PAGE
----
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The effects of root angle on root growth and yield of wheat in the Australian cereal belt

Glenn McDonald

School of Agriculture, Food and Wine, Waite Campus. PMB 1 Glen Osmond SA 5064, Australia Email:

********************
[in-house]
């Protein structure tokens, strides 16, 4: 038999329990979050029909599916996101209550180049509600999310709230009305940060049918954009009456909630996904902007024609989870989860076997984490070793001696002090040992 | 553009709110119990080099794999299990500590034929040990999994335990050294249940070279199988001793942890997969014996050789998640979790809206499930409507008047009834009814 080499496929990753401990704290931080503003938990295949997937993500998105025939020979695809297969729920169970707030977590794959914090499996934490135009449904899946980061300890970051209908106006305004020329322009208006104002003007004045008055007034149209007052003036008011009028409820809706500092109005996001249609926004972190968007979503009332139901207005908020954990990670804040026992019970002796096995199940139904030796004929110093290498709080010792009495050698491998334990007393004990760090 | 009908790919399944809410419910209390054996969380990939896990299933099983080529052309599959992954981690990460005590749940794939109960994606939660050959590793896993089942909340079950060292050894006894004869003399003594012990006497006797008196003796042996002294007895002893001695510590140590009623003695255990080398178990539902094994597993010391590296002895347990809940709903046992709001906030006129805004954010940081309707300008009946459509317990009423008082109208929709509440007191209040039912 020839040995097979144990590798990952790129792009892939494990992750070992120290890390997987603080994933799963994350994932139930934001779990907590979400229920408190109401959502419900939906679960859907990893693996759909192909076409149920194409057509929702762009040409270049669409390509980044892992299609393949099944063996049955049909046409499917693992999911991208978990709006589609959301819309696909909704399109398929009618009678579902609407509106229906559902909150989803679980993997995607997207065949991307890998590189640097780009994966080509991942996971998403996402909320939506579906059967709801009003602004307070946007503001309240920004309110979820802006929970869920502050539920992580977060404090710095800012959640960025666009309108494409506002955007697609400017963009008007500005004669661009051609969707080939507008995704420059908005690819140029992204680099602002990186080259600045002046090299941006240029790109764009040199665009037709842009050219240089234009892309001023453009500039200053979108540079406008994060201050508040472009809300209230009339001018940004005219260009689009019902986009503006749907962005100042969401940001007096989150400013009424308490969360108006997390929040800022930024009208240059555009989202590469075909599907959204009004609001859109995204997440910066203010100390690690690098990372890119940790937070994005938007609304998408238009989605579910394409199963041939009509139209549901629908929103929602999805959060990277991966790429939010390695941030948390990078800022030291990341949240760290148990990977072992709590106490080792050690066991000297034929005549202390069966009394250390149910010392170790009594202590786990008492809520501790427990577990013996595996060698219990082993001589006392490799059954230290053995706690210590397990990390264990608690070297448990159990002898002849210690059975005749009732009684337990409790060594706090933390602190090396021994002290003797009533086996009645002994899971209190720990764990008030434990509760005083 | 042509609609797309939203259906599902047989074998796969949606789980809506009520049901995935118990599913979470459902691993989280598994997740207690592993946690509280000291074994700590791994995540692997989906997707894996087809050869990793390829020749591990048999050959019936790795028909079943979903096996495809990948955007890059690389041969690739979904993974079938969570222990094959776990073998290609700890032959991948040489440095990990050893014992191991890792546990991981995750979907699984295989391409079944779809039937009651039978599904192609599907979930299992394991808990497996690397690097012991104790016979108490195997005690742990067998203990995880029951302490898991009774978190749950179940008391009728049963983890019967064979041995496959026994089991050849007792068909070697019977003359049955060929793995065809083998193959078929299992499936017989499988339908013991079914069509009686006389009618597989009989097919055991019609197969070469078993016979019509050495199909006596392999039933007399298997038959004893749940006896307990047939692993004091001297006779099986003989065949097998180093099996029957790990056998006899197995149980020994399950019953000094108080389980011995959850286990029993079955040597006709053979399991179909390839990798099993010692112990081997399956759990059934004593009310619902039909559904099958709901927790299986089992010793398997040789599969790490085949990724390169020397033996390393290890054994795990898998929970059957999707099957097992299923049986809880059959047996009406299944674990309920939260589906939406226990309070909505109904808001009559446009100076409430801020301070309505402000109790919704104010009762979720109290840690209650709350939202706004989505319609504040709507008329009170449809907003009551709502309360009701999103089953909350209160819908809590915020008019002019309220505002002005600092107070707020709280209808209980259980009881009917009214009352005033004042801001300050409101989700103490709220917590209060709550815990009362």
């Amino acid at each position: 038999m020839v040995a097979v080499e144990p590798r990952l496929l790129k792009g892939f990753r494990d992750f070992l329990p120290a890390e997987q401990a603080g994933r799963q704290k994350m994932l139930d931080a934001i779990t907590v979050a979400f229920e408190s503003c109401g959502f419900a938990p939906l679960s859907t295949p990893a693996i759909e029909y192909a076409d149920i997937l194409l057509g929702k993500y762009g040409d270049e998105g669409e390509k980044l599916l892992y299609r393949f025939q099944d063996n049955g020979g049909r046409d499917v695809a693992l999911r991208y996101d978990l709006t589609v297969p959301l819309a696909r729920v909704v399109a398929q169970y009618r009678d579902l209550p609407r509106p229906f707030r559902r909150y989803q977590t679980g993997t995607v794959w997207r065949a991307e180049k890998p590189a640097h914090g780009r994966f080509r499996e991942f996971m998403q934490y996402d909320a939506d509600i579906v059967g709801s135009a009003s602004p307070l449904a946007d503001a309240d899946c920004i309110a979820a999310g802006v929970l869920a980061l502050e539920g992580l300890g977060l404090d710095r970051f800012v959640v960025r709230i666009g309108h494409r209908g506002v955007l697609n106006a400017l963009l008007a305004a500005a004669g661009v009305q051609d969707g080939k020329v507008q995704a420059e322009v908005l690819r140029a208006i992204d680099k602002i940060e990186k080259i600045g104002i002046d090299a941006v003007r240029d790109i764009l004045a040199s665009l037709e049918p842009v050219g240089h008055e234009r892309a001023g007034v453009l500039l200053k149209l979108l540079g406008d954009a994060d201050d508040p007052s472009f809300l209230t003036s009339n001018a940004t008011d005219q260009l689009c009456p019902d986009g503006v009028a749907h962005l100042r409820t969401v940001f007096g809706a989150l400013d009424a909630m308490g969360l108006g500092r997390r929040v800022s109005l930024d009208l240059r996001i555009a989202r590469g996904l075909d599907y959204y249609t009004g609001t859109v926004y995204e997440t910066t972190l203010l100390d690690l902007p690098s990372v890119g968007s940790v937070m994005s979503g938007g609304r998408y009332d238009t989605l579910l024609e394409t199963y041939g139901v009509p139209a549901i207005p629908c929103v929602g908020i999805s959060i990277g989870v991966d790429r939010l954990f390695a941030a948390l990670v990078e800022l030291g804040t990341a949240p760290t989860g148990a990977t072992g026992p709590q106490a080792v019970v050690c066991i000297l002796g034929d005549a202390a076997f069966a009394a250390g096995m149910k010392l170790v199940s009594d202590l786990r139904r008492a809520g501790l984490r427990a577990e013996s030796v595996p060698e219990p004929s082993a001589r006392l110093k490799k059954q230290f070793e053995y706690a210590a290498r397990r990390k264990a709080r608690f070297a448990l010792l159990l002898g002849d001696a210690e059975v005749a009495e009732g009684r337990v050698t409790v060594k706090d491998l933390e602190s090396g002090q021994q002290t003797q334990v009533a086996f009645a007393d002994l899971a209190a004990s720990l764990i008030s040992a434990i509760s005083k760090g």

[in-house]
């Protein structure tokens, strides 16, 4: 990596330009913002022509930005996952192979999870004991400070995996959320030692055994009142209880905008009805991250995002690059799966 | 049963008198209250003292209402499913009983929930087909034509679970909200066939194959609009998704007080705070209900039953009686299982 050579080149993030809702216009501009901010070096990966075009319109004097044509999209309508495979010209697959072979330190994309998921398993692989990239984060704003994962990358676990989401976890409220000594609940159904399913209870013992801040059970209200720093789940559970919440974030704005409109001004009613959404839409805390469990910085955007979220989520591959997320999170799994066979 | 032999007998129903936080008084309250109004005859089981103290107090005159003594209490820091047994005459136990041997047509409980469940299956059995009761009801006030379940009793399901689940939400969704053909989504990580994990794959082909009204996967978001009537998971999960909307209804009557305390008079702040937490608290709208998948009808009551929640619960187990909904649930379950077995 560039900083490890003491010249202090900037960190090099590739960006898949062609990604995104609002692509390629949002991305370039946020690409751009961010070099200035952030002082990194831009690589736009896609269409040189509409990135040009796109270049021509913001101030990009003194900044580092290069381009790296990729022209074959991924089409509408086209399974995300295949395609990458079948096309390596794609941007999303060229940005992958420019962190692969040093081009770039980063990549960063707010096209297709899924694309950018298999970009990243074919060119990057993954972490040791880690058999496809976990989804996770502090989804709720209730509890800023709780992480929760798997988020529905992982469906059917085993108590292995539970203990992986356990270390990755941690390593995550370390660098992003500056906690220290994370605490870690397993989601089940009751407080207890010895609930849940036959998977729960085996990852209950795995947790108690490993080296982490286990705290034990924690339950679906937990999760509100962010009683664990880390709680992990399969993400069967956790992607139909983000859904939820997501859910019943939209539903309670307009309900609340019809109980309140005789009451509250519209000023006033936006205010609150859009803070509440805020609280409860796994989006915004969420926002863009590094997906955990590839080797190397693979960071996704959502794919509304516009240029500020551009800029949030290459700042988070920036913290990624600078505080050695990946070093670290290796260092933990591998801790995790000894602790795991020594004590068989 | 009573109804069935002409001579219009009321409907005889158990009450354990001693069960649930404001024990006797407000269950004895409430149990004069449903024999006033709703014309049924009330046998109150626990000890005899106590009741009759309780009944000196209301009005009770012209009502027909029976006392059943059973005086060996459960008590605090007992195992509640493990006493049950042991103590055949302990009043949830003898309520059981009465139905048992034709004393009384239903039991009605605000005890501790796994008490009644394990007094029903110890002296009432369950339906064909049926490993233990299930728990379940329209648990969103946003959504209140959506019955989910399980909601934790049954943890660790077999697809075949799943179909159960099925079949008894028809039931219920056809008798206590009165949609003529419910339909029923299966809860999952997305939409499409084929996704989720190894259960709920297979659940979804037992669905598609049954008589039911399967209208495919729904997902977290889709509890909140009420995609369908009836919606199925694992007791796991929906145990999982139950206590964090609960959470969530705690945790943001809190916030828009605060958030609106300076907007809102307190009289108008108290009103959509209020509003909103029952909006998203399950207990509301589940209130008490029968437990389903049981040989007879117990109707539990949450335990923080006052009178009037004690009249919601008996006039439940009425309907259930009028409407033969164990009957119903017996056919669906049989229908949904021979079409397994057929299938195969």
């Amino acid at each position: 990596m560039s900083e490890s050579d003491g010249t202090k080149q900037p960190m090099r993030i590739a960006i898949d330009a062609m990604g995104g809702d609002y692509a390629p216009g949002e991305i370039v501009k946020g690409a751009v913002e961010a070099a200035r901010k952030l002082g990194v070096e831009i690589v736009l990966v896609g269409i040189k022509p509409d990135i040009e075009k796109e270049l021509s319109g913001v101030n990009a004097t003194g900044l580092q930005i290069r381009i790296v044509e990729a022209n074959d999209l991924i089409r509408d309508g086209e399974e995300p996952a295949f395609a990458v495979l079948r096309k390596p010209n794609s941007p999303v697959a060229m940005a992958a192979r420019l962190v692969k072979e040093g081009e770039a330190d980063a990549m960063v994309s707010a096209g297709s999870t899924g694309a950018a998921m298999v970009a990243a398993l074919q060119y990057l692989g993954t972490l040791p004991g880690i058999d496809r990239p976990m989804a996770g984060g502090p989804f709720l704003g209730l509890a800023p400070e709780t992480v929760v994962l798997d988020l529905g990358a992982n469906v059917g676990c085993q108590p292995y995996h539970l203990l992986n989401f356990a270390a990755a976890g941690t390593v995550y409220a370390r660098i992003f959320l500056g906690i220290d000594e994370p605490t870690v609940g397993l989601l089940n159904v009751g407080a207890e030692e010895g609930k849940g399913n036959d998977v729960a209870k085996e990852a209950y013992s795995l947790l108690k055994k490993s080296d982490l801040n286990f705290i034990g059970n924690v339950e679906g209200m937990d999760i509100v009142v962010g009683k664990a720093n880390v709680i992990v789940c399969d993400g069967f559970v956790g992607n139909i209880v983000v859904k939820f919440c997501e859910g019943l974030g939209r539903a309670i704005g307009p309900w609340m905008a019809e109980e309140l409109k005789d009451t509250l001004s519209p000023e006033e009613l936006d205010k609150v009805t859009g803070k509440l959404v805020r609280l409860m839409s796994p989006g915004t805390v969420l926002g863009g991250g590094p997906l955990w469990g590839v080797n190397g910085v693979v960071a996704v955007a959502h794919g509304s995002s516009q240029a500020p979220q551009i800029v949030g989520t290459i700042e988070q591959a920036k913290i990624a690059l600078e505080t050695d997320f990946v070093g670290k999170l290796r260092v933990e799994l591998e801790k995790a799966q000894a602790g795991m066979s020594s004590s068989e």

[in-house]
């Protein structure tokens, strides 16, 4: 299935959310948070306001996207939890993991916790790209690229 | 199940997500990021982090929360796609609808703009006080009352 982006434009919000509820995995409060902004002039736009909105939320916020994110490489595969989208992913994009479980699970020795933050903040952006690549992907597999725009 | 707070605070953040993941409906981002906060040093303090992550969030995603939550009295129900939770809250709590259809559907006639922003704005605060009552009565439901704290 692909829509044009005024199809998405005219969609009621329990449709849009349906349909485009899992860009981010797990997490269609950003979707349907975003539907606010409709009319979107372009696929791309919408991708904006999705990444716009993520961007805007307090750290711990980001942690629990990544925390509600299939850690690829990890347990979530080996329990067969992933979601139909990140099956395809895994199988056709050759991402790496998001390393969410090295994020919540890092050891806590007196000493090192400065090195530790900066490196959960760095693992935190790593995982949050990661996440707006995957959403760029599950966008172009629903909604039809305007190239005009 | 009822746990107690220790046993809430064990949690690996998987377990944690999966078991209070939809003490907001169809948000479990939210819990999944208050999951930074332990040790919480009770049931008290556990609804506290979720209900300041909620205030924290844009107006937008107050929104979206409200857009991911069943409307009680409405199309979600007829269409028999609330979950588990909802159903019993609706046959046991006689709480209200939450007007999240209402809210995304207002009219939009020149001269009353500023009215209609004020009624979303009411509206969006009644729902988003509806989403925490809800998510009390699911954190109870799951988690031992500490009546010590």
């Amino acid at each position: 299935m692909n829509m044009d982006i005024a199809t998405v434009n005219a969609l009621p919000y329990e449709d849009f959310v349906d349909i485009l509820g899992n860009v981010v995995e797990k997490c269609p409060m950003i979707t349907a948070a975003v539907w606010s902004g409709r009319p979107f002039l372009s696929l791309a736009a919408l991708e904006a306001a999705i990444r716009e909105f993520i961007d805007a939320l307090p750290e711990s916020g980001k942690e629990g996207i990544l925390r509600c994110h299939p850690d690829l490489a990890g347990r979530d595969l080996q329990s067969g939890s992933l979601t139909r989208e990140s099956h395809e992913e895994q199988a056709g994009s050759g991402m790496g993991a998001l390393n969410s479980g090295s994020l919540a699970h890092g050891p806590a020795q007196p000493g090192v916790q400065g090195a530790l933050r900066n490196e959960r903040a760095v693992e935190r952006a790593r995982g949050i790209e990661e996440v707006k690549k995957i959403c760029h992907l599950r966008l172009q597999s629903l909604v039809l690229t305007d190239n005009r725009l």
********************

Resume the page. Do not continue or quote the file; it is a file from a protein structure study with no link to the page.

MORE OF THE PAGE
Genetic variation in seminal root angle exists in wheat. It has been suggested that narrow root angles contribute to adaptation to summer–dominant rainfall zones and wide angles are important in the Mediterranean climates of southern Australia. This hypothesis was tested by measuring root angles in wheat and examining its relationship with yield and root distribution. Root angles of 52 genotypes, defined as the angle subtending the first pair of seminal roots of 14-day old seedlings, were measured in a root box. Field experiments were conducted in successive years to measure the depth and distribution of roots. The importance of root angle to yield over a wider range of sites was assessed by an analysis of yield variation among the 52 varieties in 12 years of breeding trials. Root angle varied significantly from 56 to 113 and there was no consistent difference between genotypes from South Australia (mean SEM = 82 2.9) and Queensland (82 5.4); genotypes from Western Australia had a slightly wider angle (90 2.2). In the two field trials, maximum depth of rooting did not differ significantly among the genotypes. Narrow root angle was weakly associated with more roots at 60 to 70 cm, but there was no relationship with yield. Within breeding trials, varieties with narrow root angles tended to produce slightly higher (c. 5%) yields, but this occurred in all states. The hypothesis that root angle is associated with adaptation to different parts of the cereal zone was not supported.